Bellmore-Merrick Girl Scouts receive Gold Award


Four Bellmore-Merrick Girl Scouts received their Gold Awards and were honored in a ceremony at The Brookside School on June 14. The Gold Award is the highest achievement for Girl Scots, and consists of 80 plus hours of service to help combat an issue within their community or the world around them.

Girls must prepare a plan of action, create a team of volunteers and experts and take action to address the problem. The four recipients who were honored include Julia Amon, Taylor Backman, Grace Pantelis and Kayleigh Reardon.


Julia Amon

After completing her silver award, Amon knew that she wanted to make her Gold Award about helping people, and that is what she did. Amon volunteered at local farm in Bellmore, helping to make a pollination garden on the farm. She did everything from picking the flowers that would grow, to planting the seeds, and evaluating the progress over the first six months. The garden that Amon created was able to help create more produce on the farm, which would be donated to help feed the homeless population in her community.


Taylor Backman

Backman, while volunteering at the local church garden, learned about the importance of pollinators and how their numbers are in decline. Backman made it her mission to help spread awareness about the decrease in pollinators and take action into fixing the issue. Backman partnered with the Merrick Avenue Middle School and the Go Green Club to create a pollination garden right in front of the school. Taylor also went around her community, talking to young kids at the school and at Air Dance in Merrick to spread talk about the importance of pollinators in our everyday lives. Backman even inspired the young students in Merrick to help build her garden with her, including creating kindness rocks that are now placed around the garden.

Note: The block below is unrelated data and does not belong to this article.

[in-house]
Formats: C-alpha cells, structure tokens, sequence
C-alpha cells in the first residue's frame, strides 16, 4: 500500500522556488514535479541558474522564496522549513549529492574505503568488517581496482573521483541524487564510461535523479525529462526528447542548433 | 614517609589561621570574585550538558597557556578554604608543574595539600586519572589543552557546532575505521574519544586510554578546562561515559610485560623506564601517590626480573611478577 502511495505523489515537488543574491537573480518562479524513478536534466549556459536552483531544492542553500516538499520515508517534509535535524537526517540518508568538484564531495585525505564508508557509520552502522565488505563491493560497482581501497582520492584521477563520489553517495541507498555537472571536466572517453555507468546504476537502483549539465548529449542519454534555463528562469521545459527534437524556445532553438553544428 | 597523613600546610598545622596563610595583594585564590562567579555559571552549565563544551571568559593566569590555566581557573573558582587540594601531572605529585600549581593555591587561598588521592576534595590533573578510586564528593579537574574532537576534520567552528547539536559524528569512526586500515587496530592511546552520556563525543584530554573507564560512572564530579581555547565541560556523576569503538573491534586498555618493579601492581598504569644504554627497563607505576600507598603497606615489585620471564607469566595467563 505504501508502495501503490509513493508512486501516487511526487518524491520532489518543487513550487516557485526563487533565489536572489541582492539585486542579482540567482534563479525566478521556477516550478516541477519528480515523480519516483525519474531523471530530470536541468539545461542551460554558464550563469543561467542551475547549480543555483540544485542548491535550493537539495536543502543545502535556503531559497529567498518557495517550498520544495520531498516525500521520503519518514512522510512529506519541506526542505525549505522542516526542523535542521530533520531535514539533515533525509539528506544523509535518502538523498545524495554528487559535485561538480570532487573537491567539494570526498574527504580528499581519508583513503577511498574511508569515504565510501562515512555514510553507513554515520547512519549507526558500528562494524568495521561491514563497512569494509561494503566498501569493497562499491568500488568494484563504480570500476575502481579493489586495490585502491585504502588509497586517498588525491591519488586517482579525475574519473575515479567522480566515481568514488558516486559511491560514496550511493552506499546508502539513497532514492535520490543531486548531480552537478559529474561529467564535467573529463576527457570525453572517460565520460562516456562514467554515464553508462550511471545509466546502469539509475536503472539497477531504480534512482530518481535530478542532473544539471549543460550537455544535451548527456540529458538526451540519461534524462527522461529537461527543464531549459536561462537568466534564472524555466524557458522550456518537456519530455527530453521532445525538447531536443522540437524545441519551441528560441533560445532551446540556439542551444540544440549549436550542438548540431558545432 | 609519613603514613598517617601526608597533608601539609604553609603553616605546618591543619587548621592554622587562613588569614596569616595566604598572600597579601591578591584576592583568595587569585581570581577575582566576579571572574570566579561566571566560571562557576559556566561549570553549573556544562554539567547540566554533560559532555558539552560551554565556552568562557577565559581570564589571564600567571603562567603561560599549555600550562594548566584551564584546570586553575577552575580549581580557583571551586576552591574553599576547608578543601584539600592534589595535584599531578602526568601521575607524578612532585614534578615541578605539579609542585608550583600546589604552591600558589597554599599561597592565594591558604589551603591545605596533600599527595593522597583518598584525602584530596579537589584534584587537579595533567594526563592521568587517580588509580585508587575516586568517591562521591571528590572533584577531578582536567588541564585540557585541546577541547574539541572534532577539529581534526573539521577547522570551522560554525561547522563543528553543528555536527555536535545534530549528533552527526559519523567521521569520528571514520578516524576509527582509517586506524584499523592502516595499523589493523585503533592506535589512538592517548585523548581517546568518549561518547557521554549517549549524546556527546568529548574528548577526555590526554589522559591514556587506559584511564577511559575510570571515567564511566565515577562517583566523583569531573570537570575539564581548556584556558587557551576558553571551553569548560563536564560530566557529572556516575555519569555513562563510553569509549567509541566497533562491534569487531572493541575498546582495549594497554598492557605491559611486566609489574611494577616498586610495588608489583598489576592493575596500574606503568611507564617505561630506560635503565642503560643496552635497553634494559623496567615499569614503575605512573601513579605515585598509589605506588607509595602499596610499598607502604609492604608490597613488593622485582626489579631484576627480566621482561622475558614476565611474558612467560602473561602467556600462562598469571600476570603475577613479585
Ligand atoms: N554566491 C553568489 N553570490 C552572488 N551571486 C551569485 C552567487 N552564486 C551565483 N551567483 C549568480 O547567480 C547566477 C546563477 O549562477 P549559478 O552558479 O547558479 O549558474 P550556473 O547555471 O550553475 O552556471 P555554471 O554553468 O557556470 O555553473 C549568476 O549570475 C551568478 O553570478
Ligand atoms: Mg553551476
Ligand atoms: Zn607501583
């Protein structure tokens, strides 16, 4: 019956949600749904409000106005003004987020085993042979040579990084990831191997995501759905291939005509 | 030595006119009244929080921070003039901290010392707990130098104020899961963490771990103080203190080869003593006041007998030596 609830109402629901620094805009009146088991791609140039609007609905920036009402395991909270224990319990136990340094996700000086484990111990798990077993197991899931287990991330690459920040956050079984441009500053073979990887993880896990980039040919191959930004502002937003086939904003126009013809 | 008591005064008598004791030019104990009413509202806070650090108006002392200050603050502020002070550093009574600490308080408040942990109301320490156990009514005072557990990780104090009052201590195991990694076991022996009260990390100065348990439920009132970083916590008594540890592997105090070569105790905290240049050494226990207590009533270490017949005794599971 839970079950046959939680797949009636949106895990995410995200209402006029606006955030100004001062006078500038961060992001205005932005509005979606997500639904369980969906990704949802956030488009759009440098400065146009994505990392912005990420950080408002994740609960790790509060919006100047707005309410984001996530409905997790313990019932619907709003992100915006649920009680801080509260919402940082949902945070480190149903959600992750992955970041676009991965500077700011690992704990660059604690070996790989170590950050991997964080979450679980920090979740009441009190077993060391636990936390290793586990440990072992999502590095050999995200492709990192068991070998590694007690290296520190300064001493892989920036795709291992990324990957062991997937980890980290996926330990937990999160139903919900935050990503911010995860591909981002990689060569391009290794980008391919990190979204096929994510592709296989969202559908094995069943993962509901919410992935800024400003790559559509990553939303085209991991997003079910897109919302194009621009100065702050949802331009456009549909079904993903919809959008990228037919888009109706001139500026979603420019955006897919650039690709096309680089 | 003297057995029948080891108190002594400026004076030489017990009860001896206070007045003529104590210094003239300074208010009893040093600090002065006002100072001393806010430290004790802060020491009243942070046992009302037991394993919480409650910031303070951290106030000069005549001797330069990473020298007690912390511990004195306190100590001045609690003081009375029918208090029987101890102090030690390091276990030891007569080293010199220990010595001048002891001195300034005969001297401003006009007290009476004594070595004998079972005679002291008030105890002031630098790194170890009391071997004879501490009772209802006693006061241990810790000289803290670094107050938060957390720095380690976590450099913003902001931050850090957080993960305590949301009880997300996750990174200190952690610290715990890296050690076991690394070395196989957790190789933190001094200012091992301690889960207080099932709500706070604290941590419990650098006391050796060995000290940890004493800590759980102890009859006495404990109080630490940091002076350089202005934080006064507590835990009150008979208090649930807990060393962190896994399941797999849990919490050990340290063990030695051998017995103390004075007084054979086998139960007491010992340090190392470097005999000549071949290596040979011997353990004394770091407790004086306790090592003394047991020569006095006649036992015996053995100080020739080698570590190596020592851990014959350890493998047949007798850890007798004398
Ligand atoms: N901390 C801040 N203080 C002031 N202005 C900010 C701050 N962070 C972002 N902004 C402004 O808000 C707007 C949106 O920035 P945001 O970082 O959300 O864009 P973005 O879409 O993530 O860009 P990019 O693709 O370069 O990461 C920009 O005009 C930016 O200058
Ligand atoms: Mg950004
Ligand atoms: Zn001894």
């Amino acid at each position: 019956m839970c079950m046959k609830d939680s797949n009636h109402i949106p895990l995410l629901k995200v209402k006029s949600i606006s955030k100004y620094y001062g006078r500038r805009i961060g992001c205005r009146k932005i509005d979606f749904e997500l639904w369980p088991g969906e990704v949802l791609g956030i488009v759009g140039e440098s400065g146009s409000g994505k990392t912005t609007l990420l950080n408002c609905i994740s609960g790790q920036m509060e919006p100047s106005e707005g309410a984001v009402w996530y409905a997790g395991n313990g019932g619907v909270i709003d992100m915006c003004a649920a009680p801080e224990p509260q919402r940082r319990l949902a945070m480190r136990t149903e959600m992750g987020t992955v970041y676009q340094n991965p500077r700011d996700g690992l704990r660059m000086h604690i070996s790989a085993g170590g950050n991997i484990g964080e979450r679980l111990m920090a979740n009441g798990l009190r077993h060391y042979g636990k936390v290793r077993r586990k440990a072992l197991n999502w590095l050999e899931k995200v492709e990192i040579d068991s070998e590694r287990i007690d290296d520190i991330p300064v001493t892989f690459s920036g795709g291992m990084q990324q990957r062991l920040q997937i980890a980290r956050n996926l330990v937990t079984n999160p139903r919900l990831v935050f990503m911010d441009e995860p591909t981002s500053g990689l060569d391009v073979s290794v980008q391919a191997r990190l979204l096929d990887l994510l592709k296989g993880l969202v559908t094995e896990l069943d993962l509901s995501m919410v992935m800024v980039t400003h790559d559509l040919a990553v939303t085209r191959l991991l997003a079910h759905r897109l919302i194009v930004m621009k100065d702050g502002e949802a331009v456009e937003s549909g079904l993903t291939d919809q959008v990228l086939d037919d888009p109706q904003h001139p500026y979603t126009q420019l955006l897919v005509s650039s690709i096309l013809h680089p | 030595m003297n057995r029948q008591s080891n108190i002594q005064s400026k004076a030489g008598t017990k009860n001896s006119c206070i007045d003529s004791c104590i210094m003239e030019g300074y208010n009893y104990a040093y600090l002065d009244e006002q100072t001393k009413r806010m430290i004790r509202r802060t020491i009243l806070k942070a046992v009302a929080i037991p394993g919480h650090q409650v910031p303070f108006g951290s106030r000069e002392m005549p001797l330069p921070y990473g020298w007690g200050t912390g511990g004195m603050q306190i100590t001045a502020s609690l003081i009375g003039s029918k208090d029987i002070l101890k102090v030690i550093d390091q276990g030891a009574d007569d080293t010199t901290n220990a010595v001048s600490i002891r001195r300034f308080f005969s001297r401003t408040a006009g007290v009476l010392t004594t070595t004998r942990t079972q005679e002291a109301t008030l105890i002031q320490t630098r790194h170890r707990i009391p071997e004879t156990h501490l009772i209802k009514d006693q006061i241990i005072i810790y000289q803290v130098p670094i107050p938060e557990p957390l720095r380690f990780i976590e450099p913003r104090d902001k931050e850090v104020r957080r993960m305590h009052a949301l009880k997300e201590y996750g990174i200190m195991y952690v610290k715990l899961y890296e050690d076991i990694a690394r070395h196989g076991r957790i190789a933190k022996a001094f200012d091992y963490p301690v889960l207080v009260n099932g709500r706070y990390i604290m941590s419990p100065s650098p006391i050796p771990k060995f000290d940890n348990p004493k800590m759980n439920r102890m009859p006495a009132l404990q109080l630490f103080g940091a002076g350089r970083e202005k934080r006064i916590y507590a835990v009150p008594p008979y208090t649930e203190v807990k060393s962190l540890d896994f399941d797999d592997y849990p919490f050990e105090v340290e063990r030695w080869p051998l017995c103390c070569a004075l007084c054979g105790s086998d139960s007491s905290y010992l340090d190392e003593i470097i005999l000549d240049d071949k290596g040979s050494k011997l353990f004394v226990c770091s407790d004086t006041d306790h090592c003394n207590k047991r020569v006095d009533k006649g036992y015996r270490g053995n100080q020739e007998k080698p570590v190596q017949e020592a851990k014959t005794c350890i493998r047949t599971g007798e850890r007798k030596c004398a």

Grace Pantelis

Pantelis partnered with Calhoun High School to give lessons on the importance of a healthy lifestyle to the special needs community there. Through research she was able to find that children with special needs are often overweight and don’t make healthy lifestyle choices. Through carefully planned out lessons involving arts and crafts, and visual learning, Pantelis was able to teach the students the importance of living a safe and healthy lifestyle.


Kayleigh Reardon

For her project, Reardon wanted to focus on an issue that hit close to her, school start times. Through research and talking with her peers Reardon realized that the current start time of schools can effect students health and she wanted to pursue it further. Reardon gave her fellow students a questionnaire asking them to talk about how they felt about the current school schedule and how it effected them throughout the regular school week. She also allowed for students to reflect on their current schedule and adjust it to what they think would be best now.